Turning to results, Microsoft says that in this scenario, the cost-per-application to virtualize 100 apps using VMware vSphere 5.1 Enterprise Plus edition is 19 percent higher than with Microsoft Hyper-V and System Center 2012.
According to Redmond: "However, we firmly believe you will save far more with Microsoft. According to VMware's calculator, Microsoft's total software cost ($974) is much lower than VMware's ($1,491), but the infrastructure cost ($1,198) is higher than VMware's ($1,083) infrastructure cost.
"Why is this the case? This happens because the calculator assumes that a VMware ESXi host can run 20 percent more applications than a Microsoft Windows Server 2012 (Hyper-V) host -- an assumption with little credibility or real-life customer evidence."
Microsoft goes on to say that the calculator bases the "run 20 percent more applications advantage" on an August, 2011 report VMware commissioned to a third party that compares vSphere 5 to Microsoft Hyper-V 2008 R2 SP1, and that Dynamic Memory, which was initially unveiled in Hyper-V 2008 R2 SP1 has been improved in Hyper-V 2012. Microsoft calls that "a fact that VMware simply ignores." Continuing, Redmond says you cannot apply the results of a test performed with a previous version of the product (Hyper-V 2008 R2 SP1) to the current version (Hyper-V 2012), and assume that "everything remains constant."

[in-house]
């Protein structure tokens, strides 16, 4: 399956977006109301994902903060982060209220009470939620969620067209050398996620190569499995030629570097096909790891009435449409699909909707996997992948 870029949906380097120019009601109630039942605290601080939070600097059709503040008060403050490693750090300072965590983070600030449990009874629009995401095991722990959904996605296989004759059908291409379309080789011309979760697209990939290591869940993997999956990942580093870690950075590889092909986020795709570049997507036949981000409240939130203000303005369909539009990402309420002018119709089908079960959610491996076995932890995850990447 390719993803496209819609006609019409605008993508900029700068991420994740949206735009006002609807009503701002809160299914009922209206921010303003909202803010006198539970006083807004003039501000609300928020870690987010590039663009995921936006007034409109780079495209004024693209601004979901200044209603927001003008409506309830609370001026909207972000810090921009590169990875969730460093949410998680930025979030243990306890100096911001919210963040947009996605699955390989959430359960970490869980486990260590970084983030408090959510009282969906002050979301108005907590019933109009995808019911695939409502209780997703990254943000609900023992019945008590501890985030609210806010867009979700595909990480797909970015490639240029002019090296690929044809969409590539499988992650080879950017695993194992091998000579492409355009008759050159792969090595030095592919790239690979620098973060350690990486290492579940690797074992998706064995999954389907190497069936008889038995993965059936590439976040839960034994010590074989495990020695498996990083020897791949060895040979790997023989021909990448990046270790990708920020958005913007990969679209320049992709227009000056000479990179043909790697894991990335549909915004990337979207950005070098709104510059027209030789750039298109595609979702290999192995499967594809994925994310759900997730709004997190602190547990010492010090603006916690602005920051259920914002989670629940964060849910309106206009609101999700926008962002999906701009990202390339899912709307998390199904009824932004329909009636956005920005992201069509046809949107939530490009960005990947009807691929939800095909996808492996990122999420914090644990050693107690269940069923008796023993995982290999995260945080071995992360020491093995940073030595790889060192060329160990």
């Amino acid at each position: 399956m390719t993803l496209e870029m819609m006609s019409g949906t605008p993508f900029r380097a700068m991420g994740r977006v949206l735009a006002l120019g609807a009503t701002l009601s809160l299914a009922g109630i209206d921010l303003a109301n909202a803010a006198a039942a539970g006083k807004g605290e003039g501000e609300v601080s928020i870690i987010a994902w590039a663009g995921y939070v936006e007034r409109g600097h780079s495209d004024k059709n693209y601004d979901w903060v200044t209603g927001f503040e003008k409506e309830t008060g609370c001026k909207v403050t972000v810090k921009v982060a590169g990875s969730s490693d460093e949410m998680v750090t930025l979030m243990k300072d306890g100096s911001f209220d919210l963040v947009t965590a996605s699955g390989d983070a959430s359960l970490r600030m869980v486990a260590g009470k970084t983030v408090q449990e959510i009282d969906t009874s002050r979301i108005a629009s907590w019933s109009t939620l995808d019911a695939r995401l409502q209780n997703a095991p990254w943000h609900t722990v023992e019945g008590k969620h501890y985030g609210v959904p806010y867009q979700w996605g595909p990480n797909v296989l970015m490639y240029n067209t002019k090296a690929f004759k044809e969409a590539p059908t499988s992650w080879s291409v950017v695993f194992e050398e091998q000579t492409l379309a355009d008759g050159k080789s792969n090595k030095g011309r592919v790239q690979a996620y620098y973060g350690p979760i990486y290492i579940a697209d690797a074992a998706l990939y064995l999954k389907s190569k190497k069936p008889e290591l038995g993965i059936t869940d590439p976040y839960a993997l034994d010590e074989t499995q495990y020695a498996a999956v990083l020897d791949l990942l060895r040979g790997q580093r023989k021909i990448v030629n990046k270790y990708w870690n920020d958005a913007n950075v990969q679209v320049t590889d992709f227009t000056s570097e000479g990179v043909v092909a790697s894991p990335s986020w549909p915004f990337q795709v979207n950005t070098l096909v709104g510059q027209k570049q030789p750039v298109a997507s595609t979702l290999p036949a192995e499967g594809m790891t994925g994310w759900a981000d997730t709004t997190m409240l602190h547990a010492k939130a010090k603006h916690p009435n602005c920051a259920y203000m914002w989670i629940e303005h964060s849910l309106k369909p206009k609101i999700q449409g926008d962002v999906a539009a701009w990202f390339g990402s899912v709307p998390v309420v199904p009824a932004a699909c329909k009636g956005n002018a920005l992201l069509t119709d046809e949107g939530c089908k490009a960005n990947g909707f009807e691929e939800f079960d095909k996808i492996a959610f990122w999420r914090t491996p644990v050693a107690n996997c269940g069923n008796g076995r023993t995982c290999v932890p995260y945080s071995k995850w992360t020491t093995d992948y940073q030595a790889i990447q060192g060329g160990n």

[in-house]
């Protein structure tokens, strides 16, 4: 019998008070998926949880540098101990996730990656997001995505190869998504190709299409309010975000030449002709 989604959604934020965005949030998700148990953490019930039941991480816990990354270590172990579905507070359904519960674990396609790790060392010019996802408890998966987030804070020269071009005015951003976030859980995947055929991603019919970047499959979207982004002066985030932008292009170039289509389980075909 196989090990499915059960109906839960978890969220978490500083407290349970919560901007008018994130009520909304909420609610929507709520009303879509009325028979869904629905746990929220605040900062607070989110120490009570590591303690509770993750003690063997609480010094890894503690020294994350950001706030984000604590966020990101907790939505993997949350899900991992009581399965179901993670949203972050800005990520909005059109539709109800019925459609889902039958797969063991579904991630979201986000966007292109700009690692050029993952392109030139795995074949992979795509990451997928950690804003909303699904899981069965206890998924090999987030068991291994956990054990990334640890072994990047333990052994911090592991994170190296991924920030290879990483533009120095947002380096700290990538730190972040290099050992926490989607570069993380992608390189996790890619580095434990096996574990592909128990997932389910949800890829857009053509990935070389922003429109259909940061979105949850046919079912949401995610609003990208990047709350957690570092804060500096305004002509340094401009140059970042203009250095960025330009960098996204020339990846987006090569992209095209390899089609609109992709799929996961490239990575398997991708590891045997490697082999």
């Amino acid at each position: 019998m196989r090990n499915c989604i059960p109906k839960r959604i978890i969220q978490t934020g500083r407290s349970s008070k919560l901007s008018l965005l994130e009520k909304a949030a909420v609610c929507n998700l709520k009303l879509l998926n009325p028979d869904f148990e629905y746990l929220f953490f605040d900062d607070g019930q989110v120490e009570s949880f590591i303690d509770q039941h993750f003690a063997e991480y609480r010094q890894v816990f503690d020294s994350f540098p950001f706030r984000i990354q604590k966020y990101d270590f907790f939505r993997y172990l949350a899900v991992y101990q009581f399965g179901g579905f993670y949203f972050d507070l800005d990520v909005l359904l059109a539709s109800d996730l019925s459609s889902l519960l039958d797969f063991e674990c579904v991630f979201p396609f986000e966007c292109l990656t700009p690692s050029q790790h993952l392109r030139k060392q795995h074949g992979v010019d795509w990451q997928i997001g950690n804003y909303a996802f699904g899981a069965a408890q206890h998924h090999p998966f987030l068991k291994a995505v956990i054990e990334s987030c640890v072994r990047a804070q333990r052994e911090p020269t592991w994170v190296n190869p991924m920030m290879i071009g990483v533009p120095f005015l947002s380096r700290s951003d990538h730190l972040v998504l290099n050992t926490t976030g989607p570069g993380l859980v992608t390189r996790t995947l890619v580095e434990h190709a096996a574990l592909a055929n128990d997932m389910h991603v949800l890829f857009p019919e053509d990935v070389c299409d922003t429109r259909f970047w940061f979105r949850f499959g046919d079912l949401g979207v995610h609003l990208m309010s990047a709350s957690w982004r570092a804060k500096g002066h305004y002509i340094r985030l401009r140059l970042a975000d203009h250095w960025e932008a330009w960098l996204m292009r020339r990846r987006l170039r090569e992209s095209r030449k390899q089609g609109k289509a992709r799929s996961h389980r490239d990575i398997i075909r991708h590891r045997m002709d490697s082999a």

"Why would VMware choose to base results on older technology?" Microsoft asks, referring to a white paper about the advantages of Hyper-V over vSphere 5.1 which Microsoft says "provides the likely answers."
Microsoft goes on to point out that the August 2011 report fails to build on a realistic customer scenario, declaring, "VMware was able to show an 18.9 percent performance improvement (and higher consolidation ratio) only when using many VMs running the exact same workload with the exact same data and overcommitting the host -- under specific VM configurations and settings. Ask yourself: do you ever run the exact same workloads with exact same data on a host and overcommit in a production environment? Your most likely answer is no."
Microsoft further notes that when users purchase Microsoft's Windows Server 2012 and System Center 2012, they get a complete private cloud solution, and any realistic cost comparison with VMware should include VMware's private cloud solution, vCloud Suite 5.1, which was recently introduced.